Watauga County Historical Society Collection
This collection consists of materials related to the publications of the Watauga County Historical Society (WCHS), a nonprofit historical organization first established in Boone, NC, in 1977.
The WCHS issued its first publication--Writings on Watauga, a bibliography of Watauga County-related sources compiled by Judy Cornett--in 1980.
From 1981 to 1992, the WCHS published the Watauga County Times Past journal in partnership with the History Department at Appalachian State University. This journal contained various articles of historical interest to the county and also provided updates on historical projects and programming within the county and surrounding areas. Early issues also occasionally updated Cornett's Writings on Watauga. Following the sudden death of Carl Ross (1931-1988), who had long served as the editor of Watauga County Times Past, the journal struggled to regain its footing. It ceased publication with its June 1992 issue.
Following Ross's death, many of the materials related to the Watauga County Historical Society--which had always been an organization independent of Appalachian State University but whose officers were often faculty at ASU--were boxed up and inadvertently placed in storage at ASU. The items in this collection were later rediscovered in 2005 and shifted from a filing cabinet (presumably in the History Department) to the Appalachian Collection.
Series 1 of this collection includes the single printing of Writings on Watauga as well as the full run of Watauga County Times Past.
Series 2 of this collection consists of various surviving source materials related to the publications of the WCHS, most notably the photographs shot and acquired for issues of Watauga County Times Past, although several historical images used in the journal are notably absent from the collection. Of particular note is a large collection of historic images--colloquially known as "Londie Castle's Treasure Box"--planned for use in a September 1986 issue that never materialized.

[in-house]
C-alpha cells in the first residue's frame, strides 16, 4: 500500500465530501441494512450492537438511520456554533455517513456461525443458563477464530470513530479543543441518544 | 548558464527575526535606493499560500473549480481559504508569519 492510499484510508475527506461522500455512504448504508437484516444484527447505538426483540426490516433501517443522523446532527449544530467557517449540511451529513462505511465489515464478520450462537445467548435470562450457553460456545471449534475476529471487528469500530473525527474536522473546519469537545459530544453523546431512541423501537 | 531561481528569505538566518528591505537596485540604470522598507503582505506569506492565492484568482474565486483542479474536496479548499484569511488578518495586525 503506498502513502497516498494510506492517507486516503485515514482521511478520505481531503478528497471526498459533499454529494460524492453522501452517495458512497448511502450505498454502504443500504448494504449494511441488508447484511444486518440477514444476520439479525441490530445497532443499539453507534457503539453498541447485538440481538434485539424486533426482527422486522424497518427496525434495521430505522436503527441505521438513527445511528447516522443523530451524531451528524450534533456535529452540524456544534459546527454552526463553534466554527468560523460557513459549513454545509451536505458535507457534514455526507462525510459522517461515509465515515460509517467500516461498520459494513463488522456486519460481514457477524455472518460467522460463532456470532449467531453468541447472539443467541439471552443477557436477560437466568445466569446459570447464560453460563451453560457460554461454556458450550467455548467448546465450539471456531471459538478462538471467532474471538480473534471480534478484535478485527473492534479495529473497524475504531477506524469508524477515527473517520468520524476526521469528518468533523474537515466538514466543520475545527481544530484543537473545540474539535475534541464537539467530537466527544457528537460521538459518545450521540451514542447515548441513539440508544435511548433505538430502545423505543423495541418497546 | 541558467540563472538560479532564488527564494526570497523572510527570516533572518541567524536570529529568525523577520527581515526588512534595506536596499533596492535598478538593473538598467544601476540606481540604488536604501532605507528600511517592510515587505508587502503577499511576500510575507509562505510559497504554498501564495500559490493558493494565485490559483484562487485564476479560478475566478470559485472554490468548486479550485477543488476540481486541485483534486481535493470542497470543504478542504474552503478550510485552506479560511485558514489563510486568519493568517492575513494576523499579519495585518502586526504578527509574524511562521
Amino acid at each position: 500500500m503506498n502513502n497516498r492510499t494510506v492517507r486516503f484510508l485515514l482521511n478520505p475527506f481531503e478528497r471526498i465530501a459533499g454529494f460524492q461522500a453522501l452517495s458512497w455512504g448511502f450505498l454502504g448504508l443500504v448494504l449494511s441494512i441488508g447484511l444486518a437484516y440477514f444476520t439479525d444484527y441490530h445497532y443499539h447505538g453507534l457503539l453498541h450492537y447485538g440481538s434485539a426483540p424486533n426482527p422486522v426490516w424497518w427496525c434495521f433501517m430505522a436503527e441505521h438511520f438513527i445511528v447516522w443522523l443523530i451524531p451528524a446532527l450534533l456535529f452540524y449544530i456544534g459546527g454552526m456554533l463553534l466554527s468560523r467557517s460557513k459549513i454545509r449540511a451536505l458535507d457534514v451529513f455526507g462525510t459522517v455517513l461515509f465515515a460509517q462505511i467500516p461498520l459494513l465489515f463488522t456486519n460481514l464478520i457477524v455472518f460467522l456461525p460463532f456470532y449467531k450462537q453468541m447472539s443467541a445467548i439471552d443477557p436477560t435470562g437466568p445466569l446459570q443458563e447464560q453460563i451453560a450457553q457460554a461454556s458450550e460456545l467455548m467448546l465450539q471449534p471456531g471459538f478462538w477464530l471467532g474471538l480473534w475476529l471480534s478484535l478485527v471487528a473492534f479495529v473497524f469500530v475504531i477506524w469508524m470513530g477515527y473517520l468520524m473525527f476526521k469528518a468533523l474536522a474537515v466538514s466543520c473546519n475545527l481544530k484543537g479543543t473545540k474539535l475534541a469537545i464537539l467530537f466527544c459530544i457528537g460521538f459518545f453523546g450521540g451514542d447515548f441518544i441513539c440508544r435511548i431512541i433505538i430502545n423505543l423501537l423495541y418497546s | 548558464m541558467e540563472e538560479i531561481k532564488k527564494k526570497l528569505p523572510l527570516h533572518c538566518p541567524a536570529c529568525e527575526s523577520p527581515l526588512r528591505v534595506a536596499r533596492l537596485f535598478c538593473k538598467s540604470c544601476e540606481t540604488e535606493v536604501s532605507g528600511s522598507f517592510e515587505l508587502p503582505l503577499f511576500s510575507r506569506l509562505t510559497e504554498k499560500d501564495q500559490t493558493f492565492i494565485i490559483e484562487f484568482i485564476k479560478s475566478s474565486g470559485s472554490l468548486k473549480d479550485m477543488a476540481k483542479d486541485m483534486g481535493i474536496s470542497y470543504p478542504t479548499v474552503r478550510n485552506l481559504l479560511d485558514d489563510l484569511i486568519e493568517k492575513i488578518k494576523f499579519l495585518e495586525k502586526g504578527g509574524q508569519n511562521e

Mary Londie Castle (1881-1978) was likely born in Bald Mountain Township in Watauga County, where her family was listed in the 1880 Census. The Castle family home was located in Aho, near the Friendship Methodist Church Cemetery. In 1949, vandals broke into the Castle home and scattered a large collection of historic images, some of them probably produced by Will Castle (1891-1970), a local photographer. What remained following the break-in was probably assembled by various members of the Castle and Matney families. Following Mary Londie Castle's death, the box of images passed down through several relatives and was finally documented in 1986. An article--really a student paper--by Jim O'Dell, which is included in Series 2, documents the background behind many of the images.
Series 3 includes various research materials and interviews gathered or completed for anticipated articles in Watauga County Times Past, including materials about N. B. Smithey and the Smithey Stores, interviews with James Hardin Councill and Alfred Adams, notes on the 1936 H. Lee Waters film of Boone, a list of post offices and postmasters of Watauga County, a pamphlet on the Old Buffalo Trail, and a research paper on the Civilian Conservation Corps in Watauga County.
Series 5 of the collection includes five images related to an article on various folk musicians of the county, including John Calvin "Lie-Hue" Younce, Stanley Hicks, and other members of the Hicks Family of Mast Gap.
Additional materials in this collection will be added as metadata revision is completed, including images of various Episcopal Churches in Watauga County and a study of the Horton Cemetery.
The Digital Watauga Project is grateful for and deeply appreciative of the support and assistance of Dr. Dane Ward, Dr. Mary Reichel, Dr. Fred Hay, Pam Mitchem, Adam Sheffield, and the staff of the Appalachian Collection at Appalachian State University's Belk Library in scanning the full run of publications and supporting research materials from the editorial files of the WCHS, which has been housed at ASU for many years.